A baby step in making our site more accessible

The QWAN site currently is not accessible for blind users. If you were to use a screen reader, the page might just as well be blank. A blind colleague mentioned to us a while ago that they could not read the home page at all. I have just started improving it.

After doing some accessibility work, I know a bit more, but worse, also am more aware there is much that I don’t. As usual, getting started is one of the biggest steps. I chose to run Firefox accessibility inspector and fix a small thing. I previously found using assistive tools more effective than static checkers, and actual users of course, even more.

But, apart from writing blog posts, I had not done any development on the qwan site for quite a while, so I needed something small to start iterating.

The number one reason our site is not accessible, is that we took a layout off the shelf, an don’t understand well how it works at all. Another reason to change a thing, any thing.

So today we have unglamorously made some decorative svgs pass a static checkers’ test. I’m documenting it here, in the hope that some of this will be easier to find for you than it was for me.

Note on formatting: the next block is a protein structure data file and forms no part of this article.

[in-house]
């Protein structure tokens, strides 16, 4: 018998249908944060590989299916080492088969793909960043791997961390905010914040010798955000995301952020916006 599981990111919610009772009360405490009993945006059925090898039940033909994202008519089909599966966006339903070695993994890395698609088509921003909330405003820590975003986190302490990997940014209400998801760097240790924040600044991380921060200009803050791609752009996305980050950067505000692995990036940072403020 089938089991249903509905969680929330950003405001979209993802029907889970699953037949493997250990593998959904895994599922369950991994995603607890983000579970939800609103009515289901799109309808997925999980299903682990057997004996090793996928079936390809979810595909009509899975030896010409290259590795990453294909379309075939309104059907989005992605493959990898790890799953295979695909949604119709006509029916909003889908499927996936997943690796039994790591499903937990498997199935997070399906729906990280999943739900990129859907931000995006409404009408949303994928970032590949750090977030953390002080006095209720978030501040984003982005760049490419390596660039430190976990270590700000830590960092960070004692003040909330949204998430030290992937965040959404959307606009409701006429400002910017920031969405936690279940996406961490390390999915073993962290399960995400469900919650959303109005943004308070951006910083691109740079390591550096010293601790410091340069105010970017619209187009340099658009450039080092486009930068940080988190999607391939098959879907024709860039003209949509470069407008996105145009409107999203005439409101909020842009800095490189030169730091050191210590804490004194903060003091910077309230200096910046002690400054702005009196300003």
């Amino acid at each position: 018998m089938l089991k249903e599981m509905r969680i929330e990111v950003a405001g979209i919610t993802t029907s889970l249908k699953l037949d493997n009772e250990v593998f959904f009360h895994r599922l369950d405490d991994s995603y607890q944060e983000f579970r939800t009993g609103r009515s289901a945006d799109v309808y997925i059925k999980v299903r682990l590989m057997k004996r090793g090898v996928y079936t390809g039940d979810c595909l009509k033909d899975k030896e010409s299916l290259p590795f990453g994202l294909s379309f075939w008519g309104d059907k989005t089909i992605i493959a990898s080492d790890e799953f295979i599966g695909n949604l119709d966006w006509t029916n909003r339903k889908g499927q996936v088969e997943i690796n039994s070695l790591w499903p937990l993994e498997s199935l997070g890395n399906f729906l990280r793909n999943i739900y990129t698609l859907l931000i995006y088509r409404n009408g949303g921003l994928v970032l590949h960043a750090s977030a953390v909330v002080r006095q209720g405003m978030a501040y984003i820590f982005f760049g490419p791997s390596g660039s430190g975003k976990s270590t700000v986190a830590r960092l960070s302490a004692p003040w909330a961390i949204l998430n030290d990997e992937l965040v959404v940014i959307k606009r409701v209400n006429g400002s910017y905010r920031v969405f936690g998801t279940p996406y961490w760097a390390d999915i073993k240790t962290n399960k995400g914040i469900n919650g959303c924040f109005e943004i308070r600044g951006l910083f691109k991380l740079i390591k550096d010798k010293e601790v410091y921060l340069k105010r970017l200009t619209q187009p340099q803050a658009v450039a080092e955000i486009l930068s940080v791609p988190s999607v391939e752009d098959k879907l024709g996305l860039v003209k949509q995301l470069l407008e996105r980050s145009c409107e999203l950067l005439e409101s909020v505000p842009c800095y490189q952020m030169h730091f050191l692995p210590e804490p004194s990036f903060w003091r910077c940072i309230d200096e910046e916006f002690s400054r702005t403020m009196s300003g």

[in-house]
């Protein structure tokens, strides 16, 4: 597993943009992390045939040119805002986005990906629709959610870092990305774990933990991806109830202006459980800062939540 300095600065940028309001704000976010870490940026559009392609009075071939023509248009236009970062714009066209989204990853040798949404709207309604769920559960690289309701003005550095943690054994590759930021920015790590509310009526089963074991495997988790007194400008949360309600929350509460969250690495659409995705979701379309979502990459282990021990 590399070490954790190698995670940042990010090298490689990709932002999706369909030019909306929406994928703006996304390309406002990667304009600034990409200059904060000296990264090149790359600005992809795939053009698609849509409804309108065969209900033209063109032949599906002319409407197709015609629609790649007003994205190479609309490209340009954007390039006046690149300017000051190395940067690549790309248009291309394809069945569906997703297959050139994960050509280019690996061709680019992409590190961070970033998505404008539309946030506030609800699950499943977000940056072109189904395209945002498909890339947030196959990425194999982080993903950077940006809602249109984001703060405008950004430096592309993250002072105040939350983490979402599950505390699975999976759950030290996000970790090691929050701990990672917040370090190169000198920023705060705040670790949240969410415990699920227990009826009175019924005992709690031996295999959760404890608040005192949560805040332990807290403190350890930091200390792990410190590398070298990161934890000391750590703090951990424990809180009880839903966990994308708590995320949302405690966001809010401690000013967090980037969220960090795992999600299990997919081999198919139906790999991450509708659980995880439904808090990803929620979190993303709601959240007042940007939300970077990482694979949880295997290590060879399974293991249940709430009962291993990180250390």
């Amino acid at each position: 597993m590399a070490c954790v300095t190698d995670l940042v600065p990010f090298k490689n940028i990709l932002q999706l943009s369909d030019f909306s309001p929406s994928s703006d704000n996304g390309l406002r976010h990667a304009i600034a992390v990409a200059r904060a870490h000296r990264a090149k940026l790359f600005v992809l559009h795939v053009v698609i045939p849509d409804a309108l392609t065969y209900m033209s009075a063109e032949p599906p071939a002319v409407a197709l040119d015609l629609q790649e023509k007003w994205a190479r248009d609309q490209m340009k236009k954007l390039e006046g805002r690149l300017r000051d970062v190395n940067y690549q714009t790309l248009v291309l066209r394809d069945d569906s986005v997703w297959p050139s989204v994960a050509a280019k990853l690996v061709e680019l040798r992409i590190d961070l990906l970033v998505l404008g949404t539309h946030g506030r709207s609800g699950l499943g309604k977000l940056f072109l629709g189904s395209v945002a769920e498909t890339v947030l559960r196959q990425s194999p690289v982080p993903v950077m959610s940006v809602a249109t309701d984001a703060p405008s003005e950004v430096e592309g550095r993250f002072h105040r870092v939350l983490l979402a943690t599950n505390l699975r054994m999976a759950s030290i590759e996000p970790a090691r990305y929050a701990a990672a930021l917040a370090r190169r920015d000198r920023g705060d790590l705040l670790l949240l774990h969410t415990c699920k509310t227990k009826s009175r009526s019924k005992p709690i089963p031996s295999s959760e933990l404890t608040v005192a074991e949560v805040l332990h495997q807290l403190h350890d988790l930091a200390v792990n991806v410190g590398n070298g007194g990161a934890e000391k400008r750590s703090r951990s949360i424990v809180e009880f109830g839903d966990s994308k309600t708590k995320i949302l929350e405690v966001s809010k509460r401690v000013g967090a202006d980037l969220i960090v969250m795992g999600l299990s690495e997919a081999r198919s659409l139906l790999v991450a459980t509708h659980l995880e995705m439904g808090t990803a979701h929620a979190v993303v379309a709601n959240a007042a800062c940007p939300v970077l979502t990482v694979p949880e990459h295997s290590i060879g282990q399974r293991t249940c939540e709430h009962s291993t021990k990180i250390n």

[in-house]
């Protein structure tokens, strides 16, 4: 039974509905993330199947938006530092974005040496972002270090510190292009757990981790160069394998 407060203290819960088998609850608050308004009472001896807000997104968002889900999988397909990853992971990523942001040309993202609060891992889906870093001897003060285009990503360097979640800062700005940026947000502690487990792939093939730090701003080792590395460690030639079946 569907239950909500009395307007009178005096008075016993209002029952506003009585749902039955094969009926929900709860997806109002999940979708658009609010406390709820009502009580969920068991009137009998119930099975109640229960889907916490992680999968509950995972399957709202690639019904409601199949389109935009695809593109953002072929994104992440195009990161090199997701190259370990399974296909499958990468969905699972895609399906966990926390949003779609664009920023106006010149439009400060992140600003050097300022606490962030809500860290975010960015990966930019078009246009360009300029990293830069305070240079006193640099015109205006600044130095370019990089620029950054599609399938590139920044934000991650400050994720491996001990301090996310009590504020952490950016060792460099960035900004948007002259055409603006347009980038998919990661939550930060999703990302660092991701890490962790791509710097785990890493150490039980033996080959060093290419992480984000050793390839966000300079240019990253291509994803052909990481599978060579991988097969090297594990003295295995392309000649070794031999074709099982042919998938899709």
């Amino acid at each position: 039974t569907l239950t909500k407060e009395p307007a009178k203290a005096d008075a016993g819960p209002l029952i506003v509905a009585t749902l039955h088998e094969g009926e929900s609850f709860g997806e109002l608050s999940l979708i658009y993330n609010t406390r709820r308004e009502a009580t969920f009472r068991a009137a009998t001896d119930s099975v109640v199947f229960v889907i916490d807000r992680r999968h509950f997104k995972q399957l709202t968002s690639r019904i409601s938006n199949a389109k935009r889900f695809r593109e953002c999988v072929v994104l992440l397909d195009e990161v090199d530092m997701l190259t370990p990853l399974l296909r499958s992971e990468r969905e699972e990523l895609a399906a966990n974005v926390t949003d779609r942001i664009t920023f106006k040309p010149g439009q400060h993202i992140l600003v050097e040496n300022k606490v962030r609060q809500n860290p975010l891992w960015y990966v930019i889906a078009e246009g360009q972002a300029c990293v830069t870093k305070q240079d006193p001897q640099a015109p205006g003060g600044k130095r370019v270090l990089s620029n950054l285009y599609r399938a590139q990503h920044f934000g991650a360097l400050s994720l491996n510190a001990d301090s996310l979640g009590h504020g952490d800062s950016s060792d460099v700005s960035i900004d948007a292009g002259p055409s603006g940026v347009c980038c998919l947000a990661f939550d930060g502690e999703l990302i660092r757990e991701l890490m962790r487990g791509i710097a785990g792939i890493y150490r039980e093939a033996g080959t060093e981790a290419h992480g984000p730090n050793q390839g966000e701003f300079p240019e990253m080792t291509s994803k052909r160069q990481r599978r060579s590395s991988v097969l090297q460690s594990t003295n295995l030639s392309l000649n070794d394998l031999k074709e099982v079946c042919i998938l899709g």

FYI: svg details

The layout for a blog post has a curved line at the bottom of the page, the home page has several lines curving up and down. These are made by an Scalable Vector Graphic. I settled on adding a role and an aria-label to the svgs. This took more digging than I hoped (not more than expected or feared though). I settled on adding role="img" aria-label="decorative curve down." to the svg, and then after some more digging found that elements inside the svg also needed role=presentation. So if you have a circle or a path, that needs attributes too.

For svgs that actually mean something, it may be worth adding title and desc properties.


We use jekyll to generate our html. I found jekyll-serve useful to keep dependency hell manageable. I did need to add vendor to be excluded in _config.yml:

exclude: [README.md, vendor]

Only found that out after searching for an error message and ending in a github issue. I ended up committing Bret Fishers’ docker-compose.yml and now have an auto-rebuilding local jekyll that is not to onerous to setup (until next year ;)).

The firefox accessibility inspector is forcing me to understand some of the quirkier aspects of the site design. It found a checkbox that I can’t see, even with the inspector highlighting it in the page. I don’t understand the purpose of it, so annotating is probably not going to be worthwile.

Next step is to install NVDA and a demo version of JAWS, and work top-down from the start of the site. Probably removing that invisible checkbox and see what happens.

We decided, for now, not to have a completely new layout for the site. I am torn. A redesign would take a lot of time, but this might as well…